"We have a director -- Sylvain White, who is doing a movie now at Universal called 'Castlevania.' He did 'Stomp the Yard,' which was a small movie for Sony that did very, very well. The book is a pretty big graphic novel and it would go in many directions. We worked out (as we did with) '300,' a very precise take (on the material)."
Asked when "Ronin" could get into production, Nunnari replied, "The project is in development. When a project is in development we always try to go, maybe, next year. But that's something the studio (will) decide."
It's a project that certainly sounds as though it should appeal to moviegoers who liked "300." "You always need to reach new levels," he explained. "But I think (it will be in) the style of '300,' but probably on a higher level now because I think after '300' we've learned more and you have to always try to achieve a bigger goal. But 'Ronin' is almost like a Frank Miller brand. So it's like 'Frank Miller's '300' and 'Frank Miller's 'Ronin.' That's what we are trying to achieve. (We want) to deliver to the audience the same kind of freshness that they found in '300.'"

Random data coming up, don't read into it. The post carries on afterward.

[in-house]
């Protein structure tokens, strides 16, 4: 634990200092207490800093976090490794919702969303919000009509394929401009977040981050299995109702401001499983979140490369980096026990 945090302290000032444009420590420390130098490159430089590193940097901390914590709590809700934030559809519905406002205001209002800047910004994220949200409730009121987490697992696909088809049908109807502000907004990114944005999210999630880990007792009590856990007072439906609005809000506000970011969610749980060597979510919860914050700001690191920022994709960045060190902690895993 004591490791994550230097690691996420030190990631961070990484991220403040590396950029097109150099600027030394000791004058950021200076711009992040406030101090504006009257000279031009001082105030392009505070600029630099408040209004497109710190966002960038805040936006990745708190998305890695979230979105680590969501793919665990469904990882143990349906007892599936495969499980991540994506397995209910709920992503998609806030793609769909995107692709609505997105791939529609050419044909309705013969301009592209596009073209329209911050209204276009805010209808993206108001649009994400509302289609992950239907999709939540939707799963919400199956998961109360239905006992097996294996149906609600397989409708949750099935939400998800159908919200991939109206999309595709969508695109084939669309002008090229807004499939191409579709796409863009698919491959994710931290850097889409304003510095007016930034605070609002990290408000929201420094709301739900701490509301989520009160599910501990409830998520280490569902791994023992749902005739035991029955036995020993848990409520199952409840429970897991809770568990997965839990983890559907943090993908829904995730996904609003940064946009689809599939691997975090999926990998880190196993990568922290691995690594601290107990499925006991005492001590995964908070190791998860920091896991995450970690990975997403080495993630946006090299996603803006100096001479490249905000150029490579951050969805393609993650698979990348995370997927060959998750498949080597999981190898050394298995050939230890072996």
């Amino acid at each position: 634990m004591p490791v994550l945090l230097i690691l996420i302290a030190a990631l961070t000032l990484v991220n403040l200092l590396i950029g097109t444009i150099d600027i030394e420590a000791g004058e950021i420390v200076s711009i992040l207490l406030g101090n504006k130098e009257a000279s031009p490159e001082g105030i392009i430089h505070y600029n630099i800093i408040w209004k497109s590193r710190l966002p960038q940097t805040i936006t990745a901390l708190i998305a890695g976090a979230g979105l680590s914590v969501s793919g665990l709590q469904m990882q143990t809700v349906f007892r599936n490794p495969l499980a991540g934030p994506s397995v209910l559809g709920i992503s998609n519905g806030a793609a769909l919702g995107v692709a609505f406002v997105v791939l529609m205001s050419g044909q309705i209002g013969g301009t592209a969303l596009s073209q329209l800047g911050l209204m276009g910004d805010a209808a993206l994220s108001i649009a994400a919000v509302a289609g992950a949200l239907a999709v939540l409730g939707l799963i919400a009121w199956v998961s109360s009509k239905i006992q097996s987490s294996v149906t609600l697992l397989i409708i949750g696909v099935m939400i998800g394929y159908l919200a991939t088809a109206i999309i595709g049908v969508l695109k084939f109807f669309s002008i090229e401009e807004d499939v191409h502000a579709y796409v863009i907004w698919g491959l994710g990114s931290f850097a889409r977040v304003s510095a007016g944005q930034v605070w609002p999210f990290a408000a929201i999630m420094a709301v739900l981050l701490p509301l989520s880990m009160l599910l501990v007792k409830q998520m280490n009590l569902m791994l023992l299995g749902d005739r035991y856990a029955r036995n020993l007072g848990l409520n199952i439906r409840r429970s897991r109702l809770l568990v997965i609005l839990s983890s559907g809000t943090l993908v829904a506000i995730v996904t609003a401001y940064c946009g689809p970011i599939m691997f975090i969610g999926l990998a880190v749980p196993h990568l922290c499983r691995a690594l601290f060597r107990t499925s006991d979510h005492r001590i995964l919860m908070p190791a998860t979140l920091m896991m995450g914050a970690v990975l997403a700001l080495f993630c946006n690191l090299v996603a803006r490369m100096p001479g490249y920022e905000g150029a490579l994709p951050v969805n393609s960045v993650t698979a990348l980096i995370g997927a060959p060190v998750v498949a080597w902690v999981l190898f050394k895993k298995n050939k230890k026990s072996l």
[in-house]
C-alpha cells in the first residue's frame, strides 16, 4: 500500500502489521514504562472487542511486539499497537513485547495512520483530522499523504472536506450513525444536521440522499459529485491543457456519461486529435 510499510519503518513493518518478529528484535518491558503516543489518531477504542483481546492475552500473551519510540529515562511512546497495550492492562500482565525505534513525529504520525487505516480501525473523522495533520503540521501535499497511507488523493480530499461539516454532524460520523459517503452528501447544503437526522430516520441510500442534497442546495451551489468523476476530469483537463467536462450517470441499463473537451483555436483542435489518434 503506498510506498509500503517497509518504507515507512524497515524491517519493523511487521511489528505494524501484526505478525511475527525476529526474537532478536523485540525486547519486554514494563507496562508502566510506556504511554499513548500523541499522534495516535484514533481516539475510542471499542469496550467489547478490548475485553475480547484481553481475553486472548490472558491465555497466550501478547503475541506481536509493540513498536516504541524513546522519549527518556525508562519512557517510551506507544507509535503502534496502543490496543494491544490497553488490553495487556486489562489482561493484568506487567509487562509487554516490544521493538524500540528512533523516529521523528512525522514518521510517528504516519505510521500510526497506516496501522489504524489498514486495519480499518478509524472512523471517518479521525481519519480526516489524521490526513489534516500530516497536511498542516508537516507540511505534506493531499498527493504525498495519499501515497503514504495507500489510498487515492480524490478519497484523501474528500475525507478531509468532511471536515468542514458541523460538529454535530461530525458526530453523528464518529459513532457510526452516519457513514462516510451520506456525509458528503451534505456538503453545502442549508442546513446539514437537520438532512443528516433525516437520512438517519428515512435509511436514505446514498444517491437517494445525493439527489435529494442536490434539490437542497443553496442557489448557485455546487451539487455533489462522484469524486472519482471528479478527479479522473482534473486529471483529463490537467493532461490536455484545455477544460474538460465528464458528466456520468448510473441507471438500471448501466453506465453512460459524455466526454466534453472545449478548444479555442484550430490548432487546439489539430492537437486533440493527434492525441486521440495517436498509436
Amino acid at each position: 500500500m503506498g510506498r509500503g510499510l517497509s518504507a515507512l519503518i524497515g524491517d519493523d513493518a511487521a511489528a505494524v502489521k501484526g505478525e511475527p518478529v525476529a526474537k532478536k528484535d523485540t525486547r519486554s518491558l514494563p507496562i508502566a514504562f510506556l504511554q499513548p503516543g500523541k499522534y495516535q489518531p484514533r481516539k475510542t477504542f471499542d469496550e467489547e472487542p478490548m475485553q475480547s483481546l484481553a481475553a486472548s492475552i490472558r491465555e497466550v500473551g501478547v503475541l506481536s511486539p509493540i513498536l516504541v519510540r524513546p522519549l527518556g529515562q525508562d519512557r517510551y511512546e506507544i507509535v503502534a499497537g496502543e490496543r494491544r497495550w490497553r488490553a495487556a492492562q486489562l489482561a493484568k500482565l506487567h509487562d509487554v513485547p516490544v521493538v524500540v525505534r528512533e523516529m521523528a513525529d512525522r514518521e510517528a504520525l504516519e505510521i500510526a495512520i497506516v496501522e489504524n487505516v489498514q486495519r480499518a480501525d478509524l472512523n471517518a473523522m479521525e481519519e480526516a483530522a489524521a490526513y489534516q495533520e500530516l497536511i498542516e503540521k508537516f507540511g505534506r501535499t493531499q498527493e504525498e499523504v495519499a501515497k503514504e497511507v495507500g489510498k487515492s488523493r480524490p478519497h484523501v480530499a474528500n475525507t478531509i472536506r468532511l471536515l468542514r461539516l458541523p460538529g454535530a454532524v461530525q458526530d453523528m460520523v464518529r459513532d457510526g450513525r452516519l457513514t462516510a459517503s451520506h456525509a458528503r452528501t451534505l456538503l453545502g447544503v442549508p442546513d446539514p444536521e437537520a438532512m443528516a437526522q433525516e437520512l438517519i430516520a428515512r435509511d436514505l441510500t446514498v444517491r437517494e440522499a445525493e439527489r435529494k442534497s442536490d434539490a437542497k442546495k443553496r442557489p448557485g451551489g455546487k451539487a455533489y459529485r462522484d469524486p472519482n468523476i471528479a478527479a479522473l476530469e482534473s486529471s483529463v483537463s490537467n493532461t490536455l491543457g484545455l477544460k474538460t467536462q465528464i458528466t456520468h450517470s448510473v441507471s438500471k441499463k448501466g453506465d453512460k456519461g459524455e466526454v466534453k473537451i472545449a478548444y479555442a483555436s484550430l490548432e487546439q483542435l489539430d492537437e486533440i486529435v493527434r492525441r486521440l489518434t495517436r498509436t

Another of Nunnari's projects, "Silence," is to be directed by Martin Scorsese. "That's a book ('Chinmoku' by Shusaku Endo that has been) with Scorsese and myself for a long time," he said. "And, also, we are working on that. I don't know when it's going to go. I think we have another movie that we're thinking about (doing) with Martin before 'Silence.' So if I'm lucky, maybe I can do two movies instead of one with Martin Scorsese -- knock on wood. With 'Silence' I think we have to wait for the availability of a few actors. It's such an important cast that I think we have the time probably to squeeze another great movie (from Scorsese) in between. We're talking about (what that could be)."